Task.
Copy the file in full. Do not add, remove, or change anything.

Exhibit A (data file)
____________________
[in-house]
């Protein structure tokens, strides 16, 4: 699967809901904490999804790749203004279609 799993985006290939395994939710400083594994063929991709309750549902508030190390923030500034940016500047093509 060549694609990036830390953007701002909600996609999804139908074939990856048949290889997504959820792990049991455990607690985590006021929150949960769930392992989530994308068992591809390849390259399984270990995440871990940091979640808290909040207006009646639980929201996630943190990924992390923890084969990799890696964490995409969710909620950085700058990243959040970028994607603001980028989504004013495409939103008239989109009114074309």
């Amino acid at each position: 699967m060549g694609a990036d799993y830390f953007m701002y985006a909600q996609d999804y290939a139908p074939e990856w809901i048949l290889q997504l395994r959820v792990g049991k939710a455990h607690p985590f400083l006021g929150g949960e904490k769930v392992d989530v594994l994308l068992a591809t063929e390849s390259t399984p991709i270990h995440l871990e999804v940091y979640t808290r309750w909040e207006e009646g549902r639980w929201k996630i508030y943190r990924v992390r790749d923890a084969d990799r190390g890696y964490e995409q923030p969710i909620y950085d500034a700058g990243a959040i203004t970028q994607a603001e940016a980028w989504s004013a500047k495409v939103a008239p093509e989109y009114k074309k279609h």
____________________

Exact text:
[in-house]
């Protein structure tokens, strides 16, 4: 699967809901904490999804790749203004279609 799993985006290939395994939710400083594994063929991709309750549902508030190390923030500034940016500047093509 060549694609990036830390953007701002909600996609999804139908074939990856048949290889997504959820792990049991455990607690985590006021929150949960769930392992989530994308068992591809390849390259399984270990995440871990940091979640808290909040207006009646639980929201996630943190990924992390923890084969990799890696964490995409969710909620950085700058990243959040970028994607603001980028989504004013495409939103008239989109009114074309």
């Amino acid at each position: 699967m060549g694609a990036d799993y830390f953007m701002y985006a909600q996609d999804y290939a139908p074939e990856w809901i048949l290889q997504l395994r959820v792990g049991k939710a455990h607690p985590f400083l006021g929150g949960e904490k769930v392992d989530v594994l994308l068992a591809t063929e390849s390259t399984p991709i270990h995440l871990e999804v940091y979640t808290r309750w909040e207006e009646g549902r639980w929201k996630i508030y943190r990924v992390r790749d923890a084969d990799r190390g890696y964490e995409q923030p969710i909620y950085d500034a700058g990243a959040i203004t970028q994607a603001e940016a980028w989504s004013a500047k495409v939103a008239p093509e989109y009114k074309k279609h």